Category Archives: Reverse Mortgage
For many seniors the equity in their home is their largest single asset, yet it is unavailable to use unless they use a home equity loan. But a conventional loan really doesn’t free up the equity because the money has to be paid back with interest.
A reverse mortgage is a risk-free way of tapping into home equity without creating monthly payments and without requiring the money to be paid back during a person’s lifetime. Instead of making payments the cash flow is reversed and the senior receives payments from the bank. Thus the title “reverse mortgage“.
Many seniors are finding they can use a reverse mortgage to pay off an existing conventional mortgage, pay off debt or help pay for home repairs, remodeling or long term care needs.
“The lender could take my house.” The homeowner retains full ownership. The Reverse Mortgage is just like any other mortgage; you own the title and the bank holds a lien. You can pay it off anytime you like.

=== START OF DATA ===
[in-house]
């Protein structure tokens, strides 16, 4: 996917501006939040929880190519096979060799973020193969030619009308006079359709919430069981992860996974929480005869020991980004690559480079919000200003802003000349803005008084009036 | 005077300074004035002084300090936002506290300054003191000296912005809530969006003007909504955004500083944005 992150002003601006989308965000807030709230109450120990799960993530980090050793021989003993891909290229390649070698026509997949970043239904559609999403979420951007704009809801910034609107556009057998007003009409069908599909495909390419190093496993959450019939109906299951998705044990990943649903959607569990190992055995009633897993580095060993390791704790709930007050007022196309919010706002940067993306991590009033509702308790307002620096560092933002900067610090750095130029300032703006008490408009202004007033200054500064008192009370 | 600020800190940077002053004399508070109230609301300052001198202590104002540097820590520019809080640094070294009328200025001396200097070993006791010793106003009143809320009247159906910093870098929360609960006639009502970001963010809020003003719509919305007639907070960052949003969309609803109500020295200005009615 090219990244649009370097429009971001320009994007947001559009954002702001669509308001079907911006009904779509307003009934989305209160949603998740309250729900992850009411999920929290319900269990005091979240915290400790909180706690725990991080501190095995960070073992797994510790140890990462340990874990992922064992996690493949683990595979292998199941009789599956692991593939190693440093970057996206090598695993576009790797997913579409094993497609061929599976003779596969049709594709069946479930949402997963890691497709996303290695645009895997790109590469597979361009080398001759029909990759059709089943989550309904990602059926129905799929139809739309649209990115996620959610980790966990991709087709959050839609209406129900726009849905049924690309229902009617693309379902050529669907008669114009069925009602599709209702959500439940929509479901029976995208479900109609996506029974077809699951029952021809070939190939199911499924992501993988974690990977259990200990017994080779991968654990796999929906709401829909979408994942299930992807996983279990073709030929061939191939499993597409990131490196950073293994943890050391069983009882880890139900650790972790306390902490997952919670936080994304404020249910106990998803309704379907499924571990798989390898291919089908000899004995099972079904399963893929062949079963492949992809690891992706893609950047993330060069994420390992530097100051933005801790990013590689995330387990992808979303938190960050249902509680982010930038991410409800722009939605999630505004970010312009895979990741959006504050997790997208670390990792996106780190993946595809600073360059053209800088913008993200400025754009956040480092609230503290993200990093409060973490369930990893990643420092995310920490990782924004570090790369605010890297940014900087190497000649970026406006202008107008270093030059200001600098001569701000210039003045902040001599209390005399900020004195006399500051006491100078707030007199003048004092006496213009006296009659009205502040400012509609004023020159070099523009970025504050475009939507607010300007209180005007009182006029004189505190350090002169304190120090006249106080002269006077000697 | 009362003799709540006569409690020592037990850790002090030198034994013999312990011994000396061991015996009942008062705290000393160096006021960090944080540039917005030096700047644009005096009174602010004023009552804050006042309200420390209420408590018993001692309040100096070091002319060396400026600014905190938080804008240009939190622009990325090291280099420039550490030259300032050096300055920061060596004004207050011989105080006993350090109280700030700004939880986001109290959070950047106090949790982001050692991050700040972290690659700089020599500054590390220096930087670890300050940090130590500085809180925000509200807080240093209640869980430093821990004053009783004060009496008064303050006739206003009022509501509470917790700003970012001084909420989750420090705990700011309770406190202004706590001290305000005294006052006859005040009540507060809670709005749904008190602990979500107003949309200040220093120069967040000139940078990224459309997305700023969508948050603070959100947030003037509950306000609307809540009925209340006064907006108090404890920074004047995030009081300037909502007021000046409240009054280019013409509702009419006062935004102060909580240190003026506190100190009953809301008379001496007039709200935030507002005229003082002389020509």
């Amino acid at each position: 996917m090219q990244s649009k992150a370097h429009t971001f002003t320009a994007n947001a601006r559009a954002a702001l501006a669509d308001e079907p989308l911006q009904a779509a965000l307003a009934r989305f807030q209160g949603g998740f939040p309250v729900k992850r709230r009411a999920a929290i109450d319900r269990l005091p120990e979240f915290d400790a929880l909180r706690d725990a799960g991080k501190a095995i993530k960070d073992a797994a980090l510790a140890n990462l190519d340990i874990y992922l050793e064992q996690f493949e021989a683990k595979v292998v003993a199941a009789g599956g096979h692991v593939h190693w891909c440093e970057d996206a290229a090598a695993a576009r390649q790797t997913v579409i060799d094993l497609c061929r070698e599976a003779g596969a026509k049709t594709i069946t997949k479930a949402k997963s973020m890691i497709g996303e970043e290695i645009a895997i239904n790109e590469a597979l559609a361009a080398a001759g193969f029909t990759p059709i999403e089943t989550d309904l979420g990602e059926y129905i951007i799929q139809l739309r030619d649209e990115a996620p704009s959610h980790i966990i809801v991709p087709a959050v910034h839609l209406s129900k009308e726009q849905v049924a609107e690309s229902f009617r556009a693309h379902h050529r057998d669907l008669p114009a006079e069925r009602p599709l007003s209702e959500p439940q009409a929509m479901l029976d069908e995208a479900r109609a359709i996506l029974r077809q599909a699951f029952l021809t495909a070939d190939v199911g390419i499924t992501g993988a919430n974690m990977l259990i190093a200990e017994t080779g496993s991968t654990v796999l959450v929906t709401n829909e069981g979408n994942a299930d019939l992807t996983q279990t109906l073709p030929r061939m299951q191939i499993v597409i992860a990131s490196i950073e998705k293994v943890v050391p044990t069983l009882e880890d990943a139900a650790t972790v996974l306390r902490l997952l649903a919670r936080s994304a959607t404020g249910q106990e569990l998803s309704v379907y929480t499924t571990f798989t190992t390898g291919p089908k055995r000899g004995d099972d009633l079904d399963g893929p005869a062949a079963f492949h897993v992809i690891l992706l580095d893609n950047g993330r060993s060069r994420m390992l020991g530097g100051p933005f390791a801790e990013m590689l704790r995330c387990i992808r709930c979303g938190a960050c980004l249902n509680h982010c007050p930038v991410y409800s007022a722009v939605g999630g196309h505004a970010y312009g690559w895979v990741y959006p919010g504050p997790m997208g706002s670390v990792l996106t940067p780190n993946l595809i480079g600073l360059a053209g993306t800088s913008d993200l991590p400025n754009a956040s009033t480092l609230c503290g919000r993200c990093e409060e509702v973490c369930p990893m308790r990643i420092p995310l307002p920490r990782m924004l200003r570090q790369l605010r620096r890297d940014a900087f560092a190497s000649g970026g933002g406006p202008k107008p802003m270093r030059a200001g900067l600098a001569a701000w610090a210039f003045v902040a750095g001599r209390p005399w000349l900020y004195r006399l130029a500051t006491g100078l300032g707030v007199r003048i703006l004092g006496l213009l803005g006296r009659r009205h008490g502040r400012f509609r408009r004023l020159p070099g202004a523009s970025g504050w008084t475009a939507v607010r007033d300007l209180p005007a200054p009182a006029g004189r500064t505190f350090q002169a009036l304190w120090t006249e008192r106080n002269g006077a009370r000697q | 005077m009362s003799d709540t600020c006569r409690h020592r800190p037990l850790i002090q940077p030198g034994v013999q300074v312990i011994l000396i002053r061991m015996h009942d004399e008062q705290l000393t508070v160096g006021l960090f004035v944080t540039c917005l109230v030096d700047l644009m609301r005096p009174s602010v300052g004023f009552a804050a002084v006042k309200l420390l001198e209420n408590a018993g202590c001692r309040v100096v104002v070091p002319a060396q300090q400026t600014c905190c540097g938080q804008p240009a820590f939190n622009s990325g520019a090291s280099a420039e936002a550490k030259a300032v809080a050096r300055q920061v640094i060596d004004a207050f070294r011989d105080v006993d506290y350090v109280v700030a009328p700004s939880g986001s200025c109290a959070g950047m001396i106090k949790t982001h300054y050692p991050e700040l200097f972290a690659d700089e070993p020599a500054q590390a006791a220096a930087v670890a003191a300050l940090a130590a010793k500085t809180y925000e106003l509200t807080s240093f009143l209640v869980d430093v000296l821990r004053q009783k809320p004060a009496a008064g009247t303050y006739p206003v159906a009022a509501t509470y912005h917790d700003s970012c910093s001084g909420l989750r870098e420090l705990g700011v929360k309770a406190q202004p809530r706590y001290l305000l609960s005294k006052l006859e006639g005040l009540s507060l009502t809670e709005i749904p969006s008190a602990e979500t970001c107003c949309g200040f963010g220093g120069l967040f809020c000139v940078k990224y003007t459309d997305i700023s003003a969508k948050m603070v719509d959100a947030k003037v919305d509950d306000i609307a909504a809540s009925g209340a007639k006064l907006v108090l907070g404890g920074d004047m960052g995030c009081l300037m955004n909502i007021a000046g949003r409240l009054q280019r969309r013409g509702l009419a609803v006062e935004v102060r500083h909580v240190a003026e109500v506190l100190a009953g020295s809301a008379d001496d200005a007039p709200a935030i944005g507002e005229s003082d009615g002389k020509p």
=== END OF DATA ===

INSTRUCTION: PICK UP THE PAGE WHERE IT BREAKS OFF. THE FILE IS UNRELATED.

“I can be thrown out of my own home.” Homeowners can stay in the home as long as they live, with no payment requirement.
Virtually anyone can qualify. You must be at least 62, own and live in, as a primary residence, a home [1-4 family residence, condominium, co-op, permanent mobile home, or manufactured home] in order to qualify for a reverse mortgage.
There are no income, asset or credit requirements. It is the easiest loan to qualify for.
The amount of reverse mortgage benefit for which you may qualify, will depend on your age at the time you apply for the loan, the reverse mortgage program you choose, the value of your home and current interest rates. As a general rule, the older you are and the greater your equity, the larger the reverse mortgage benefit will be (up to certain limits, in some cases).
The reverse mortgage must pay off any outstanding liens against your property before you can withdraw additional funds.
The loan is not due and payable until the borrower no longer occupies the home as a principal residence (i.e. the borrower sells, moves out permanently or passes away). At that time, the balance of borrowed funds is due and payable, all additional equity in the property belongs to the owners or their beneficiaries.